Water Quality

Is my water safe to drink?
Yes. Water distributed by the City of Mountain View to its residents meets all U.S. Environmental Protection Agency (U.S. EPA) and California Department of Public Health (CDPH) standards.
Why does my water look cloudy?
Tiny air bubbles can cause cloudy water. The City often pumps water and this can introduce air into the system and create bubbles. The cloudy appearance will dissipate if allowed to stand for a few minutes.
Why is my water yellow or brown?
The most common reason for discolored water is household plumbing.  When water is not circulated regularly (such as in a guest bathroom), it can pick up color from galvanized or copper pipes. A rusting water heater can also discolor water. 

Water pipes can also accumulate small amounts of sediment over time.  When the sediment is stirred up by water flowing through the pipe, you may experience cloudiness or discoloration of your water.  The City routinely flushes its water system to remove sediment and this maintenance work can cause temporary discoloration of the water. In most cases, letting the water run five to ten minutes should clear the discoloration.  If the water does not clear, call Public Services at (650) 903-6329.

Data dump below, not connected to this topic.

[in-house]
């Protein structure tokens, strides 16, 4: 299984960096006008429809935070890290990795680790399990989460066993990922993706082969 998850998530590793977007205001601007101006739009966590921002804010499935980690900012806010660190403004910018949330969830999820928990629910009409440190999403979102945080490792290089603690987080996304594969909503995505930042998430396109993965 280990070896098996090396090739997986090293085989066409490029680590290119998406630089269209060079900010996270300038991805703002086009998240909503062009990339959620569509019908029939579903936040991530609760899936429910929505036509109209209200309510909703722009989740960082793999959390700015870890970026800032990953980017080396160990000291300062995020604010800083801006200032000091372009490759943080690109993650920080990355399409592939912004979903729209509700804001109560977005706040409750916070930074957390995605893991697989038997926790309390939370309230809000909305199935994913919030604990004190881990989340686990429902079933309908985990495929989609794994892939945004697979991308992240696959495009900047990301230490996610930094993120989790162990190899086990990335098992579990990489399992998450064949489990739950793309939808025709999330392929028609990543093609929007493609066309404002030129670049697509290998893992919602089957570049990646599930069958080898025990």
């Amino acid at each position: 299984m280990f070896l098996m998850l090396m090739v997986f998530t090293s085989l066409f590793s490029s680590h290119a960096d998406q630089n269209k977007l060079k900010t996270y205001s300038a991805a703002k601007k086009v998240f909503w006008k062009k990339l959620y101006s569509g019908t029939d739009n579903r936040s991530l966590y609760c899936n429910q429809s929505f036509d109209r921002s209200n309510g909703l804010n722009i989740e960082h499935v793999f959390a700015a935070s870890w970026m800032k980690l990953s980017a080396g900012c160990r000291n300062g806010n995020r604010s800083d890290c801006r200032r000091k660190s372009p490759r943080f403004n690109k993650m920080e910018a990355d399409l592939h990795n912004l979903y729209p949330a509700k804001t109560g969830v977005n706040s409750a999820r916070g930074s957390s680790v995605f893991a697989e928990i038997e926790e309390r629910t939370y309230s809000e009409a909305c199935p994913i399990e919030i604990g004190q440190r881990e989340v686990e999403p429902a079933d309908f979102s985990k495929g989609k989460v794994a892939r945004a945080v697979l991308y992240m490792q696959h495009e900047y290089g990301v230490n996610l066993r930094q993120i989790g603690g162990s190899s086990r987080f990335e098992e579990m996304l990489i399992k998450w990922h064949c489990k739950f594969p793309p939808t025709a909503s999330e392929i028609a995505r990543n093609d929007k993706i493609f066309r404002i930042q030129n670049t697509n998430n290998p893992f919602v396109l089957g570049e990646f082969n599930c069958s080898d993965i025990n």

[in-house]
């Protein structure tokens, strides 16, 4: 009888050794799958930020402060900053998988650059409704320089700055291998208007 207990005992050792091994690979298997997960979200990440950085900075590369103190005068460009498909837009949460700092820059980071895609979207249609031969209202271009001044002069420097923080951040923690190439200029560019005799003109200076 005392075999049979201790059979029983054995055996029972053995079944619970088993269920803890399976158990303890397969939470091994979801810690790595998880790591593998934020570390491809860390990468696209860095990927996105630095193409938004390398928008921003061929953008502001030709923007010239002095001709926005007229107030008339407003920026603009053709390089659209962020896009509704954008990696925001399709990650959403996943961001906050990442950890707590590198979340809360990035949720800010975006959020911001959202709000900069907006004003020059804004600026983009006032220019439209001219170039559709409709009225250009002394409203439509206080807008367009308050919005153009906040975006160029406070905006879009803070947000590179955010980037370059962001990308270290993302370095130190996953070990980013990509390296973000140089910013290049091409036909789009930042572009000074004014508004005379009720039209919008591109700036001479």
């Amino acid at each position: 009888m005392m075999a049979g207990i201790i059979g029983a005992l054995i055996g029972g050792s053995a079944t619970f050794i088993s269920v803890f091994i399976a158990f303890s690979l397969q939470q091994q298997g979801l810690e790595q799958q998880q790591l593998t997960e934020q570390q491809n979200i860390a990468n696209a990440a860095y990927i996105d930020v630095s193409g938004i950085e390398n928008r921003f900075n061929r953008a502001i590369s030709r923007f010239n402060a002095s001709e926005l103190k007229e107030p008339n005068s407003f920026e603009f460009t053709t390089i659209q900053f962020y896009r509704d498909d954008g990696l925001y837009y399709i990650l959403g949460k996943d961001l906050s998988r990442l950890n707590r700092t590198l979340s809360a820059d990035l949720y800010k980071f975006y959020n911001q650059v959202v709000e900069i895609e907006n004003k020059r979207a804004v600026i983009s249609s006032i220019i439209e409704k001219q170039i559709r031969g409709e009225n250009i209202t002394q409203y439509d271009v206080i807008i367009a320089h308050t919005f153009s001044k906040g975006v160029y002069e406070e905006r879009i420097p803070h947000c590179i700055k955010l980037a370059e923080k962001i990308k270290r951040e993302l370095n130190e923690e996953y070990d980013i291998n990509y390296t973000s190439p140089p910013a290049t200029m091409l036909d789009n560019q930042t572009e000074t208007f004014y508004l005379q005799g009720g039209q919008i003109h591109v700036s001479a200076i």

Does my drinking water contain fluoride?
Water delivered to Mountain View from the SFPUC is fluoridated, and Mountain View fluoridates the water which is delivered from the SCVWD and pumped from local groundwater wells. The concentration of fluoride in Mountain View’s water meets all water quality regulations and is within the range prescribed by the California Department of Public Health for preventing tooth decay.
What is water hardness?
Water hardness is a measure of dissolved minerals (usually calcium and magnesium) in water. Hardness results mostly from water coming into contact with soil and rock formations. Hard water is not a health hazard.
Do I need a water softener?

Mountain View’s water is characterized as soft to moderately hard, generally making water softeners unnecessary. Hardness is measured in milligrams of calcium carbonate (CaCO3) per liter. 17.1 mg/L of CaCO3 is equal to one grain per gallon of hardness. View the tables and map below for more information.

Water Hardness Scale

mg/L Grains Classification
less than 17.1 less than 1.0 Soft
17.1 - 60 1.0 - 3.5 Slightly Hard
60 - 120 3.5 - 7.0 Moderately Hard
120 - 180 7.0 - 10.5 Hard
over 180 over 10.5 Very Hard

2012 Sampling Results

Mountain View Water Sources mg/L Grains
SFPUC (Zones 1 & 2) 8-114 0.5 - 6.7
SCVWD (Zone 3) 82-118 4.8 - 6.9

Pressure Zone & Water Source Map

What should I do if I can't find the answer to my question here?
If you cannot find answers to your questions here, visit Ask Mountain View to submit an inquiry or request.
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